• See above, inwards and small – this happens in tandem with the development of science and computing which relies increasingly heavily on quantum sciences as well as multi-disciplinary endeavors such as the Macy conferences.
  • Photography cannot go it alone despite many wishing or thinking it were so
  • “a hybrid construction of the self emerging from cultural theory and technology” Brown, 2008
  • Again, Tagg is critical of feminist or socialist histories for similar reasons – they overlook context.
  • NB – “Good people can do bad things (and visa versa) simply as a result of the structure of the network in which they are embedded, regardless of the convictions they hold or that the group espouses. It is not just a matter of being connected to ‘bad’ people; the number and pattern of social connections is also crucial” (Christakis, 2019. 106) Context, the shape and nature of the connections made seem, at every level of reality, to be all-important. Therefore, attempting to draw photography out and see it in isolation renders any conversation about it potentially meaningless.

Post-Structuralism and the language of photography

I have been convinced that this is where my work is situated. I am just fascinated by semiotics and how our reality is contained in the language we use. For me, this is the most interesting work to be persuing. But it seems very much tied up with the next section. The language we use, which emerges from us and also feeds back is the material out of which reality is built so both this section and the next section are important to me.

Early seeds for BOW, which I have started recording on my Sketchbook pertain to the performance of identity and experience, how we perform our roles and accept scripts handed to us by the narratives we watch/read/hear. We learn these scenes, responses, actions from the films and TV, now games, we engage with – and therefore the Bate quote on page 21 of the course folder may be worth delving into further.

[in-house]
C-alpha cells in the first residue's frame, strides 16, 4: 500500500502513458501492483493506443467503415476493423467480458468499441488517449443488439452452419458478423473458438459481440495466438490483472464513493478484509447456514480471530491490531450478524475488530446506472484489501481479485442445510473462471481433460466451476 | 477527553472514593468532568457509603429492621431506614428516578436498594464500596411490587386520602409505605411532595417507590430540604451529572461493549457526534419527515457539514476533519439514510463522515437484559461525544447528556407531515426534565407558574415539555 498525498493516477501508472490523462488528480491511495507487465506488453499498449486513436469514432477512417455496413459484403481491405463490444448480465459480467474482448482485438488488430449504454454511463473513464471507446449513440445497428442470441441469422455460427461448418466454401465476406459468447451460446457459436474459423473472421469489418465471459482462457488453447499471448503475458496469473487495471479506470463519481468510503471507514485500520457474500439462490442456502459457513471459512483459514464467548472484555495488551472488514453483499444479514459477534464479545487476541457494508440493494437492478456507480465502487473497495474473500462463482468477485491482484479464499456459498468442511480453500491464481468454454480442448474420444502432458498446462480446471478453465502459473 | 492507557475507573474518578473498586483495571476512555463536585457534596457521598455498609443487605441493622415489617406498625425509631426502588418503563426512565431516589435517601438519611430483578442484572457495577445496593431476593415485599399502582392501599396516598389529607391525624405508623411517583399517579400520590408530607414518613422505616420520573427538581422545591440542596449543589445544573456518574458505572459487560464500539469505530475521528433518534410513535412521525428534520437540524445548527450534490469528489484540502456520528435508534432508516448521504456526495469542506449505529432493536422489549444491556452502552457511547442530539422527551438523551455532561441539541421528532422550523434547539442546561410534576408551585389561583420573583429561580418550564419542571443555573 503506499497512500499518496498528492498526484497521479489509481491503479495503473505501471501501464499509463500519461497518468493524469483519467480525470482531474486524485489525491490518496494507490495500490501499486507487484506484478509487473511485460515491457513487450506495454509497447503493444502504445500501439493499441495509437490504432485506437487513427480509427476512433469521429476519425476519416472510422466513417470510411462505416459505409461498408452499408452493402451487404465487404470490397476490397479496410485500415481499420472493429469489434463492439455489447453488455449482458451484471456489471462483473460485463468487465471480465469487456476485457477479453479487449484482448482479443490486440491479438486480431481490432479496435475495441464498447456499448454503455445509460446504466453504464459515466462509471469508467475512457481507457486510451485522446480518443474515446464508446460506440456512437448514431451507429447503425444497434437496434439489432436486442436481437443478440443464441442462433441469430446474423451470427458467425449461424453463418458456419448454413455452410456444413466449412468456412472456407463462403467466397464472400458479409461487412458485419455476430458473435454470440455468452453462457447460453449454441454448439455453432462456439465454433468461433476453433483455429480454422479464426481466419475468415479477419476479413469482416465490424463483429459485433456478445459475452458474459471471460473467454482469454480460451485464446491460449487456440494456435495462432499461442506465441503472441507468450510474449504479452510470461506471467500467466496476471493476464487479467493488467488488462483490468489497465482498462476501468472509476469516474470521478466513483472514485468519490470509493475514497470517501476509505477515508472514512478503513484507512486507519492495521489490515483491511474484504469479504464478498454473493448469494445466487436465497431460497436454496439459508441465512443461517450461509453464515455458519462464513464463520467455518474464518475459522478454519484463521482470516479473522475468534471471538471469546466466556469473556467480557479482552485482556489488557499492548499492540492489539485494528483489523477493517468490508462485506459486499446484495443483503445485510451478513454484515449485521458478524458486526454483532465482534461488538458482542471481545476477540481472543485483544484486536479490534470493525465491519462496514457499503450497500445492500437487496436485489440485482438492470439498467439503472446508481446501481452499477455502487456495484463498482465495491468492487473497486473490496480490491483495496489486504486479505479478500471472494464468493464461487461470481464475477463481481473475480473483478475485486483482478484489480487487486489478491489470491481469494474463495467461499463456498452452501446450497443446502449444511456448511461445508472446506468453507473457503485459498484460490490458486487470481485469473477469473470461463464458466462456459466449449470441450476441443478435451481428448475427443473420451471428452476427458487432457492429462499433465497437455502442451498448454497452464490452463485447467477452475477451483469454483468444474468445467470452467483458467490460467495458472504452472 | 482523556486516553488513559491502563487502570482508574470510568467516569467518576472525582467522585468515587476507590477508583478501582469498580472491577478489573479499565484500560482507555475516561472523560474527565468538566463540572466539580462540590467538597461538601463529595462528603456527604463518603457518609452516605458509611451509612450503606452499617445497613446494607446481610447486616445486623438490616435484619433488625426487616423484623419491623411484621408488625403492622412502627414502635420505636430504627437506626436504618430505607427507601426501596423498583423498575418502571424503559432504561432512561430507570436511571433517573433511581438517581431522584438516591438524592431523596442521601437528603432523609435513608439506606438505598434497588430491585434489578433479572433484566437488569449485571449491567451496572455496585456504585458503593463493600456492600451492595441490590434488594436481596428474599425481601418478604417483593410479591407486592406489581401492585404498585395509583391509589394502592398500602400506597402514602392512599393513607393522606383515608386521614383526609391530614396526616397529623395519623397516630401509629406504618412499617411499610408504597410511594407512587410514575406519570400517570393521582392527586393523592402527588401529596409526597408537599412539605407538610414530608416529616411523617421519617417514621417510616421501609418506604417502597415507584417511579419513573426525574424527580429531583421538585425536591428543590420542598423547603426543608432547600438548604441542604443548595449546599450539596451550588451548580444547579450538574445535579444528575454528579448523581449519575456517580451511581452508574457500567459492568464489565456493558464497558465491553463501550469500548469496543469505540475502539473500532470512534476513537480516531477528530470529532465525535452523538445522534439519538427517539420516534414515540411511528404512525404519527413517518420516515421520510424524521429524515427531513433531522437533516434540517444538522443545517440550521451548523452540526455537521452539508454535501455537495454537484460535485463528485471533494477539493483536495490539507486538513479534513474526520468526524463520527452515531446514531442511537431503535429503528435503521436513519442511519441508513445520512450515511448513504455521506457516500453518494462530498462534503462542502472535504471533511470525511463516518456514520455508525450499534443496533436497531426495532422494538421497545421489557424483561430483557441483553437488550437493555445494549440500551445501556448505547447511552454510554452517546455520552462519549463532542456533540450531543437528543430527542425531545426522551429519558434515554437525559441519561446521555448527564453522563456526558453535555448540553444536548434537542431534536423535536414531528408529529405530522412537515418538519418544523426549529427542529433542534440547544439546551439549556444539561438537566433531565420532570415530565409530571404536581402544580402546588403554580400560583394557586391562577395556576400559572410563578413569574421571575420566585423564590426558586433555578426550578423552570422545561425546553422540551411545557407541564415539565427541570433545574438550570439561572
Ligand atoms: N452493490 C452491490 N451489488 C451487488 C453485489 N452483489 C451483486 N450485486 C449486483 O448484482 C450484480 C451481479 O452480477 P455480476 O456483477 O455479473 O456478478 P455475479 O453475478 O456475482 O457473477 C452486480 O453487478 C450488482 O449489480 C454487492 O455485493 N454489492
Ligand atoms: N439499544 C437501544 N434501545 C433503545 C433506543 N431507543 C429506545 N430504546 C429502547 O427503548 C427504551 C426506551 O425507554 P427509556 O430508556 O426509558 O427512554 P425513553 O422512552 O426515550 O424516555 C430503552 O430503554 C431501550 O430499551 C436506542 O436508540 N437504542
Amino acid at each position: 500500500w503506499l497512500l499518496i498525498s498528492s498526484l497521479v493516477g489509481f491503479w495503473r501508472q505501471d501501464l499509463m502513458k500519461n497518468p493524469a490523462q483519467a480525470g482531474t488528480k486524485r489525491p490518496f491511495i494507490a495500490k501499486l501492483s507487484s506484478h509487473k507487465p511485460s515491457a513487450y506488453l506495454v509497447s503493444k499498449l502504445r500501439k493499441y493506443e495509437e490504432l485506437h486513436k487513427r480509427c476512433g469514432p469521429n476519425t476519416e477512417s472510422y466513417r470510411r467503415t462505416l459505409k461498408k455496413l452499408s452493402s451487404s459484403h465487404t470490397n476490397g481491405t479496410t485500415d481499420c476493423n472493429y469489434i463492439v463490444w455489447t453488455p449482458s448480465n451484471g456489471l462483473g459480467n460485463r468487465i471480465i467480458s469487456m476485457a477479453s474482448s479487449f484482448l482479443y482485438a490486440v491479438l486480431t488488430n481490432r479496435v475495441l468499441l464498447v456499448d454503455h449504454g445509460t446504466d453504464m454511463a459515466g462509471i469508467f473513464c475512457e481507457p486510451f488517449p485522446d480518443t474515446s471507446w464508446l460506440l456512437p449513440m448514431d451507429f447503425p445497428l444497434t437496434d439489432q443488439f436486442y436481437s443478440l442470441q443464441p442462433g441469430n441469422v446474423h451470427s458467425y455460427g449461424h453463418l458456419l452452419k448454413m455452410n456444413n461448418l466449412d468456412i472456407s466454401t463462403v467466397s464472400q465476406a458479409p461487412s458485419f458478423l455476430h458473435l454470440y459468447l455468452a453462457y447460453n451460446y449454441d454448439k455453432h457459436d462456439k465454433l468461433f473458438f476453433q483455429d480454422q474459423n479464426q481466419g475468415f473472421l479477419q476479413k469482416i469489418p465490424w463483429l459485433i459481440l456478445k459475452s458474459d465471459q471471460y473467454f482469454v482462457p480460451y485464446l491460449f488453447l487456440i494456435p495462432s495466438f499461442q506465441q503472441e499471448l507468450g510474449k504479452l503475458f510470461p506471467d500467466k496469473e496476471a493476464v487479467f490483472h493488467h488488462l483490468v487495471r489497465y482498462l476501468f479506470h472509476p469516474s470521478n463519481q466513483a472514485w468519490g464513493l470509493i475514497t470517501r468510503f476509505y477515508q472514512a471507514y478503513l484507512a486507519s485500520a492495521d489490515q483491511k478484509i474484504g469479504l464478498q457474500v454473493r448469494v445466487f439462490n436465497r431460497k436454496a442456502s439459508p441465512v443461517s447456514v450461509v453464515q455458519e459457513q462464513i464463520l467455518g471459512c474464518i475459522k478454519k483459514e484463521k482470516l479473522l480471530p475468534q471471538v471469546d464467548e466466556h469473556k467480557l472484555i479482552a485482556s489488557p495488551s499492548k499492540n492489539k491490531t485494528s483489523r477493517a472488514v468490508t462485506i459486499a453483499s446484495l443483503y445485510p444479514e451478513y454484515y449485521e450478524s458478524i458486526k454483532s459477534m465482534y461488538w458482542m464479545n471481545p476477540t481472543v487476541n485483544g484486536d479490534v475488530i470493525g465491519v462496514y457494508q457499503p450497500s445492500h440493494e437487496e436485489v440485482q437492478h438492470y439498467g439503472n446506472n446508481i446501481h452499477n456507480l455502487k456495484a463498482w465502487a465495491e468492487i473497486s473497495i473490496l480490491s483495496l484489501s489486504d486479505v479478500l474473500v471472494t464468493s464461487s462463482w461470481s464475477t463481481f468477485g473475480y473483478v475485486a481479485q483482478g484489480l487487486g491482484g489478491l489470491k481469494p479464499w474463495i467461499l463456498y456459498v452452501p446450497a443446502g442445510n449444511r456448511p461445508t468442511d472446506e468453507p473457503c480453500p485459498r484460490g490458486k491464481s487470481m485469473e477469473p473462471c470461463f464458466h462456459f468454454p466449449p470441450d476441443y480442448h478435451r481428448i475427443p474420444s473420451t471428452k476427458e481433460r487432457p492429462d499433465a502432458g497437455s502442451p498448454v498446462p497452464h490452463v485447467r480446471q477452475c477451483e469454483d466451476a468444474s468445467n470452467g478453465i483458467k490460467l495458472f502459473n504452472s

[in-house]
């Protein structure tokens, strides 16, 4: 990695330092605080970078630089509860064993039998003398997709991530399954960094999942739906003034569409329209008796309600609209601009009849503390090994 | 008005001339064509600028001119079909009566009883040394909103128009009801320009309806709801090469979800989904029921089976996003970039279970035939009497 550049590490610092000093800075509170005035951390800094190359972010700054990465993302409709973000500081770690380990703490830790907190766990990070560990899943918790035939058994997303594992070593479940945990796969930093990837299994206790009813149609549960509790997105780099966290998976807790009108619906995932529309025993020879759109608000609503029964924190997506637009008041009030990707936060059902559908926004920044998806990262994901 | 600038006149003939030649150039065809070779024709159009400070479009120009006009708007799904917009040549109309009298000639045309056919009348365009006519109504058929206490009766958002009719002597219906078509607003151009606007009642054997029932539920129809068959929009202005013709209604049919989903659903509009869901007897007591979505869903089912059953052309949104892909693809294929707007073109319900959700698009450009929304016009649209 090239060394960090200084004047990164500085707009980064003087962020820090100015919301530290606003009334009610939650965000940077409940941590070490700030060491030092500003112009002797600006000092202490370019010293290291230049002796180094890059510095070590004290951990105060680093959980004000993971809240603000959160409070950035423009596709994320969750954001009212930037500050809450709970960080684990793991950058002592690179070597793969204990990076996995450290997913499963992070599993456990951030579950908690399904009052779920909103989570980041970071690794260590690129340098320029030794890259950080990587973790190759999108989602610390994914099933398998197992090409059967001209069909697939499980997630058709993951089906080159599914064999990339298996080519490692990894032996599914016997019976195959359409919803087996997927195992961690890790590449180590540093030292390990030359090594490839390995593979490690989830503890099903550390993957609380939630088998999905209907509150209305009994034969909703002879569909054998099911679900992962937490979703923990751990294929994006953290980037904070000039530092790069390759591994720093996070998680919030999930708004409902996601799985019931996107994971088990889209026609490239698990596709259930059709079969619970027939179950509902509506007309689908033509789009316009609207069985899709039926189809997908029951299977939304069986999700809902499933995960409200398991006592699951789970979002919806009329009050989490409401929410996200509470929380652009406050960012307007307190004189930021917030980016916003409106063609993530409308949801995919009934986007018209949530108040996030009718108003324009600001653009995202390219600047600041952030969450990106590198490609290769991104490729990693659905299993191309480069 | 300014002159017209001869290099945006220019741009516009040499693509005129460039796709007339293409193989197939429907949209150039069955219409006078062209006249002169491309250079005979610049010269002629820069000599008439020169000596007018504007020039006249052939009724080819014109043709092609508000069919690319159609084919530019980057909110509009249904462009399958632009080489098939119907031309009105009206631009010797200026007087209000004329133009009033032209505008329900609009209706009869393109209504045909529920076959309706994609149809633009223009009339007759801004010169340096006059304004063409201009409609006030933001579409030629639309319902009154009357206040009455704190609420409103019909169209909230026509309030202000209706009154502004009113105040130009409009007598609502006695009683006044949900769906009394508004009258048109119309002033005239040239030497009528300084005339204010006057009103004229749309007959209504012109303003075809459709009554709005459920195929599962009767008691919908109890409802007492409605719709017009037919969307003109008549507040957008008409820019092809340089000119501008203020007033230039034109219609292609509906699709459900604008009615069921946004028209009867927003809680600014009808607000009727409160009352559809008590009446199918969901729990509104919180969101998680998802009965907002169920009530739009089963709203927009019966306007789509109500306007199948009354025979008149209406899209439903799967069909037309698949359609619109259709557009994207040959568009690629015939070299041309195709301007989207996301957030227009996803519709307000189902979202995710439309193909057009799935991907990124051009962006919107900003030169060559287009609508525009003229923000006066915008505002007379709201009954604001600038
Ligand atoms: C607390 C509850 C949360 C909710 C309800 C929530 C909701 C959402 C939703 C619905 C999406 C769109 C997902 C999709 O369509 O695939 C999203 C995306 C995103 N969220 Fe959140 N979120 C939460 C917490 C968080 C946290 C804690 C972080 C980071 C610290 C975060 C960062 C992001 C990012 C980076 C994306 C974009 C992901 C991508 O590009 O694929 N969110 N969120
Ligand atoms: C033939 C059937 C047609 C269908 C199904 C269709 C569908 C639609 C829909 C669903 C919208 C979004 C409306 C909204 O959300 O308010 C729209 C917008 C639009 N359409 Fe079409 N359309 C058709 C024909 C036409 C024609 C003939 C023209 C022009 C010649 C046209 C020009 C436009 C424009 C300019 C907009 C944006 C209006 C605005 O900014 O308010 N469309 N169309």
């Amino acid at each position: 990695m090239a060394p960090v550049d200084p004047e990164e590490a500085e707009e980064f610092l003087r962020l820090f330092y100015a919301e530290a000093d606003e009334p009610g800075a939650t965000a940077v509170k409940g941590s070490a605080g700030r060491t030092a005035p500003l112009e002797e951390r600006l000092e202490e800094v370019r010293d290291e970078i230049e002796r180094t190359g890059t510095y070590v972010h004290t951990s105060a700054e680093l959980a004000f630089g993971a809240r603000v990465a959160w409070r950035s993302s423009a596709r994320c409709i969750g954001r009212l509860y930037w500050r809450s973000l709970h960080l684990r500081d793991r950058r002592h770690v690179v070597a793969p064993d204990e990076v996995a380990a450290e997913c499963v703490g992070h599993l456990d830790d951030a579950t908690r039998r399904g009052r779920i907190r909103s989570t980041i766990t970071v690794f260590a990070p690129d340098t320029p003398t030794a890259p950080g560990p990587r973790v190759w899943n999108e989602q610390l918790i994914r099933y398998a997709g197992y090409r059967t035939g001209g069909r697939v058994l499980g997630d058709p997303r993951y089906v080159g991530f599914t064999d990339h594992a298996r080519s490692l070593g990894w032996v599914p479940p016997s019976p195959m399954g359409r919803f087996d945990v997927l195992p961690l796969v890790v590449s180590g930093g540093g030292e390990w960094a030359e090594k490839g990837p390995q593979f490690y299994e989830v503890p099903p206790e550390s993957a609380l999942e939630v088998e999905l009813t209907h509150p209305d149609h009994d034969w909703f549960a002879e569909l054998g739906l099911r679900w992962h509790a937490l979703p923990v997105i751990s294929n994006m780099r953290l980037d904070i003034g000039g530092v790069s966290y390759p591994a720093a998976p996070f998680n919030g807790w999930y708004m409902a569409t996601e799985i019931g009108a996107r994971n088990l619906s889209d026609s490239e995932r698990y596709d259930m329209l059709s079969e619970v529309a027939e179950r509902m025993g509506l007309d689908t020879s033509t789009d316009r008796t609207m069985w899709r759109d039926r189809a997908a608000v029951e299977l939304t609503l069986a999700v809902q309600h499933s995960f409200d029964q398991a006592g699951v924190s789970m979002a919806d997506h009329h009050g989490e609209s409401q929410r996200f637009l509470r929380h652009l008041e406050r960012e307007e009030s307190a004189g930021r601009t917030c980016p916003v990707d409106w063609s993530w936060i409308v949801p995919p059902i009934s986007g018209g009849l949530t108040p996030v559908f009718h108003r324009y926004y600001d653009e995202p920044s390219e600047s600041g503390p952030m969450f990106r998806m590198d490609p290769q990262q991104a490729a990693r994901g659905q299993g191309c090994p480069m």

My work on the previous course looked at this – the language of film and music which I grew up with and experienced in early adulthood.

Photography and reality

  • There seems to be a catastrophic breakdown of trust in reality itself, within the West, at any rate, as a collective loss of trust in what was once certain emerges. Truth is not reliable and in its place exists an overriding sense of skepticism. If nothing’s real, then why should anything matter? At least, that appears to be the mentality. Or perhaps, this dissolution I describe brings about abject terror and so certain groups feel compelled to retreat to a place where they imagine the rules of life were more tangible, less confusing. Men were men, women women – and everyone knew their place.
  • See notes in S&O and DI&C on cybernetics and the development on self and communal reality.
  • Digital photography and it’s potential and possibility are both immensely exciting and terrifying as nothing is certain – see Modernism notes.
  • See Lars Von Triers Nymphomaniac and the separate photo book by Casper Sejerson Belongs to Joe as a template  – photography and text used to convey, as well as being linked to and explored, various universal themes – all of which feed into developing ideas about reality, learning, human knowledge and ability to understand him/herself, such as fishing, the Fibonacci Sequence, trees, and music theory. The book and films (regardless of whether we like them) are multi-layered and complex
  • As is reality
  • Reality cannot, in my view, be explored purely via photography critique but the form and technique need to be looked at systemically, as elements of form all of which feed into our relationship with reality

Photography and the global age